I fear we’ve lost that crucial connection of sentiment in the Twenty-First Century. Never have people been more connected, but also more alone.

The older I get, the more I miss getting letters, cards, and postcards from friends, family, and pen pals. When I was a teenager, receiving mail seemed like second nature; it was a facet of life that I took for granted. Even receiving magazines in the post was something to get excited over.

Magazines… remember those? Nintendo Power and Wizard, I weep for both of you.

Barreling towards my forties, I miss what I once so carelessly took for granted. When I do receive a card or letter, it genuinely warms my heart. Thanks to the select few of you that still send me things in the mail; you know who you are.

Letters embody the purposeful communion of love and friendship between people. The effort to write down your ideas, address an envelope, purchase a stamp, and place the letter in a mailbox certainly isn’t a difficult task. And yet, that uncomplicated journey is a task with meaning. It takes motivation. Nowadays, one person can send another person a text message while using the bathroom, giving no further thought to the sheer magnitude of what they just accomplished. We can wondrously tweet and instant message and snap and kik and blow up our BFF’s Instagram simultaneously in the same time it takes to put on our shoes.

I feel disgusting for that last sentence; please forgive me for momentarily talking like a modern teenager.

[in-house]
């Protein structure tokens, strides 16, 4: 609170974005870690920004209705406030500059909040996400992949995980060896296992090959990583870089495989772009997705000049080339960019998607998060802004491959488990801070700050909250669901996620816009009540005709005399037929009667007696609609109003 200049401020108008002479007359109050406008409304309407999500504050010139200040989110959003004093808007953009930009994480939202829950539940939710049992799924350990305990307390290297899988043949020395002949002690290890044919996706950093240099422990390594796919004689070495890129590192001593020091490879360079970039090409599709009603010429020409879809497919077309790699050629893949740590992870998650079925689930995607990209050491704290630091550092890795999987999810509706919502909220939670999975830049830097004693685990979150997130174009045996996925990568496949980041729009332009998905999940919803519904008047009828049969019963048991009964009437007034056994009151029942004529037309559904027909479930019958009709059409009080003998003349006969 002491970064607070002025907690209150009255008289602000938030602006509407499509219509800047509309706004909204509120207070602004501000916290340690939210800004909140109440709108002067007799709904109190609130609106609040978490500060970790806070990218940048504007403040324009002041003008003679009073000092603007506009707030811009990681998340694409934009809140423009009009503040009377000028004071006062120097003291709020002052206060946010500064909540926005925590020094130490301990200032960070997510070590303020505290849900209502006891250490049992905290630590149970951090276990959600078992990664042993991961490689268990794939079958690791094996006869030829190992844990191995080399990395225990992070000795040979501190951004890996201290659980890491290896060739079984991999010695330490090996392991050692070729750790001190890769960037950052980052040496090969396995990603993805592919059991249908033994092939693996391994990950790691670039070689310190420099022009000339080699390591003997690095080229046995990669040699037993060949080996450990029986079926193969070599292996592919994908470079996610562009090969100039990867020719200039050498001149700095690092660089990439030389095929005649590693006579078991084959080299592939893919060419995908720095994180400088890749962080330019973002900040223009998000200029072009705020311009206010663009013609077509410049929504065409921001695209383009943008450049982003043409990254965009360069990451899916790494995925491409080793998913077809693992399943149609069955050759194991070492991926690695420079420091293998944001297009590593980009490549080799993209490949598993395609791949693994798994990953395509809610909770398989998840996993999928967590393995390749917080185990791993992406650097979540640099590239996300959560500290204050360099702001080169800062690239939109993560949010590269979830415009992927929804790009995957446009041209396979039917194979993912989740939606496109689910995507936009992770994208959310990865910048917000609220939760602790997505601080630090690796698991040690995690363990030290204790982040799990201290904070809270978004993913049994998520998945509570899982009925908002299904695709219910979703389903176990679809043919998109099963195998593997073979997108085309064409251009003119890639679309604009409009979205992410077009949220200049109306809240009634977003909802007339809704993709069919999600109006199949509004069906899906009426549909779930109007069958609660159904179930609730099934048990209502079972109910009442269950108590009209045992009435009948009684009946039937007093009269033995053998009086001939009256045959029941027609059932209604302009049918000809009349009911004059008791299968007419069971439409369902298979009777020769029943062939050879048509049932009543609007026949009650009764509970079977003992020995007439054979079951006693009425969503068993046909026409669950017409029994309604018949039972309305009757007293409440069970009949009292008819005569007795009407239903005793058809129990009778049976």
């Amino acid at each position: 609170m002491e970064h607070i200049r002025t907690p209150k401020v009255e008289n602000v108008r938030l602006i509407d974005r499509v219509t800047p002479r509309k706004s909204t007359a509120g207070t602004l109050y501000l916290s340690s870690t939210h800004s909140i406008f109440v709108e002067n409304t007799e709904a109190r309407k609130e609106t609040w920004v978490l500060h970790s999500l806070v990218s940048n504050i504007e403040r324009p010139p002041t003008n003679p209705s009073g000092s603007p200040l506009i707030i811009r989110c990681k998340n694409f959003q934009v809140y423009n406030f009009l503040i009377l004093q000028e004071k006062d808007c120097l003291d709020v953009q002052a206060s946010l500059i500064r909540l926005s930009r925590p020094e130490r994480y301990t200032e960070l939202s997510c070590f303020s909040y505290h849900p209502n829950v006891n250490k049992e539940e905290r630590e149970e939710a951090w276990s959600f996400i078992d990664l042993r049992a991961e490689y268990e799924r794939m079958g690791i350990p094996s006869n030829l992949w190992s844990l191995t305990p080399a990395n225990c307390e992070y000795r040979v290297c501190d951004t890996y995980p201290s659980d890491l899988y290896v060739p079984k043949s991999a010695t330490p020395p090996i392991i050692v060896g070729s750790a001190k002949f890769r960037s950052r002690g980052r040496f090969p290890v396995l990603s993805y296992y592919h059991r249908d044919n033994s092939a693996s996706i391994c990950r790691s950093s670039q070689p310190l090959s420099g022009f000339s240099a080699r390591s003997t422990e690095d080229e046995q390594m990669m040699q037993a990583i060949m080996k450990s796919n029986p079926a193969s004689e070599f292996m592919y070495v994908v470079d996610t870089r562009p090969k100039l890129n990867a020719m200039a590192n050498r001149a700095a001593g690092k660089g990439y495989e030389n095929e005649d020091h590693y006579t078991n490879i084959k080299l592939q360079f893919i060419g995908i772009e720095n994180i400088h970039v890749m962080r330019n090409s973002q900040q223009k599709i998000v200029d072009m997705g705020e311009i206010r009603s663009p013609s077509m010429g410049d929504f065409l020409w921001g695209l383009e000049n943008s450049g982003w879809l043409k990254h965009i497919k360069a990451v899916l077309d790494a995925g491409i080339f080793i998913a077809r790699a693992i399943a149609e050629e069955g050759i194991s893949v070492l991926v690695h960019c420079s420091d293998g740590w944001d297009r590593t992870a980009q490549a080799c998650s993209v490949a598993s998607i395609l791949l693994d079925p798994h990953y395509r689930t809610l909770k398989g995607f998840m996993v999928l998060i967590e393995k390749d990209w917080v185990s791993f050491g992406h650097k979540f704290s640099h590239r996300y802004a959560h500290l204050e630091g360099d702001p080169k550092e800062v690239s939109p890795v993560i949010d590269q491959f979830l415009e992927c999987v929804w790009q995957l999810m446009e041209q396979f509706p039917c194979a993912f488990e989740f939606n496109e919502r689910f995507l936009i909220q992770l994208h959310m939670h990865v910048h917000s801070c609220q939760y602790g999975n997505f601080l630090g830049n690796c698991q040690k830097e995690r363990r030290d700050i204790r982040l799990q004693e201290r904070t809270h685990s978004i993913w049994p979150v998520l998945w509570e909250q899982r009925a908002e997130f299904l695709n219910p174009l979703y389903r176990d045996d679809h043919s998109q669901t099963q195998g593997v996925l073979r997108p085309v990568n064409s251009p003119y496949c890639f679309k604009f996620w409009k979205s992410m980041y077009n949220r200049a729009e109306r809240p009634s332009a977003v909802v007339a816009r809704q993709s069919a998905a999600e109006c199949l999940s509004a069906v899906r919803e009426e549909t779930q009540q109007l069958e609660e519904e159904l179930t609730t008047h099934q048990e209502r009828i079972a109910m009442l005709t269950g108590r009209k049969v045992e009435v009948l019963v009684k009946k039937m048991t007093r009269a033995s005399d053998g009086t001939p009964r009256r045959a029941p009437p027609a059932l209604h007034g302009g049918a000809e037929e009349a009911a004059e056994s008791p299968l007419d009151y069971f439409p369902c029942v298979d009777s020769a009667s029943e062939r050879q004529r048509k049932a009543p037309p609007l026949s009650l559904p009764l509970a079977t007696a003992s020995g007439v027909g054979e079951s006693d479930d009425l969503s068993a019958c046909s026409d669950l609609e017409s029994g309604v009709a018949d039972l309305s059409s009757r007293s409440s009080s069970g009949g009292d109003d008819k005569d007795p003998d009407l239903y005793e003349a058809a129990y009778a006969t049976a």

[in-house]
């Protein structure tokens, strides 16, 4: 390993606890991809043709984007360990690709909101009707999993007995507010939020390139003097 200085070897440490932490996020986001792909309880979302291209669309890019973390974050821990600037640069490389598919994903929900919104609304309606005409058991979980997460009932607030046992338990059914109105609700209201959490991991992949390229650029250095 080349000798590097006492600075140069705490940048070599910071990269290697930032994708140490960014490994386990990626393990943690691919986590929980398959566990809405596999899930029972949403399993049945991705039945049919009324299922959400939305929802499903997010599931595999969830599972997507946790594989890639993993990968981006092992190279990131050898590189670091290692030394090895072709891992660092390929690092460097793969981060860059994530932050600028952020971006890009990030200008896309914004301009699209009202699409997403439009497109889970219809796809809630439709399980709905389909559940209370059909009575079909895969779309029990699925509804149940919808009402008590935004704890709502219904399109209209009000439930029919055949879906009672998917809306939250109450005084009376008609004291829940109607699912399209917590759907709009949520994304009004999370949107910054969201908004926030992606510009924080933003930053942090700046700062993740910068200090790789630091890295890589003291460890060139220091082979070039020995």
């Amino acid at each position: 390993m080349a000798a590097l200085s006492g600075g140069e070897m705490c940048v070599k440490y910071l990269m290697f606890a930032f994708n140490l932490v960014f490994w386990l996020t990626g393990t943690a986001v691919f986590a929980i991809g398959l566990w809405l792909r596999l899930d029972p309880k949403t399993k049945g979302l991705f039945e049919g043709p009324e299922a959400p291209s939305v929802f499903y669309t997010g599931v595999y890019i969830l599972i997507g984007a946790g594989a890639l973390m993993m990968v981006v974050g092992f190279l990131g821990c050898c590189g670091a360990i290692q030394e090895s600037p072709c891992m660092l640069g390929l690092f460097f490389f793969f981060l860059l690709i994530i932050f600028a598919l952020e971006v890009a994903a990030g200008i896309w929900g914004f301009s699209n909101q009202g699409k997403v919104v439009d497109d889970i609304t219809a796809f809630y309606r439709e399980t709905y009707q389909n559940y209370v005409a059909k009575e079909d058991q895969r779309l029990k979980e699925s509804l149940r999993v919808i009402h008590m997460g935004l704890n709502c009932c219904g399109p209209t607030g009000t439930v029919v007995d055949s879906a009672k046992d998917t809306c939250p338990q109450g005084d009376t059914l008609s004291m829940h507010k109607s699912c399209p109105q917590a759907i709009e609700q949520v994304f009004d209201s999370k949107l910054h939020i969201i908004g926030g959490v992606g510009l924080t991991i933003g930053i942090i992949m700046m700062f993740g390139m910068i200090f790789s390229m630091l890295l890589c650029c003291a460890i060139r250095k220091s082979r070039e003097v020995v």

Writing letters teaches us patience, sincerity, and gratitude. It humbles our sense of self in an ever-expanding world of technology. To think, words that could require months to arrive, as recently as a mere thirty years ago, can now be shared in an instant. By increasing the quantity of words that we share, have we not lessened their quality? A letter carries weight by sheer necessity, projecting the most important and heartfelt invocations of humanity itself.

Modern technology is fantastic. Without it, I wouldn’t be able to reach you with this very article. That being said, the use of technology also carries a measure of personal responsibility with it. As a collective society, we’ve lost a part of our identity to technology – our ability to project sincere feelings, to create bonds, to maintain relationships. We’ve practically become disposable to each other, much in the same way that we disregard the deluge of instantaneous dispatches that flood our cell phones, timelines, and feeds. Letters circumvent this pitfall by forcing us to take each other with earnest regard. As such, I recommend sending pieces of handwritten mail to your friends and family whenever possible. Not only is it a delight for the receiver, but it’s also a healthy alternative to throw-away cables sent over the internet. Writing truly is terrific for your spirit.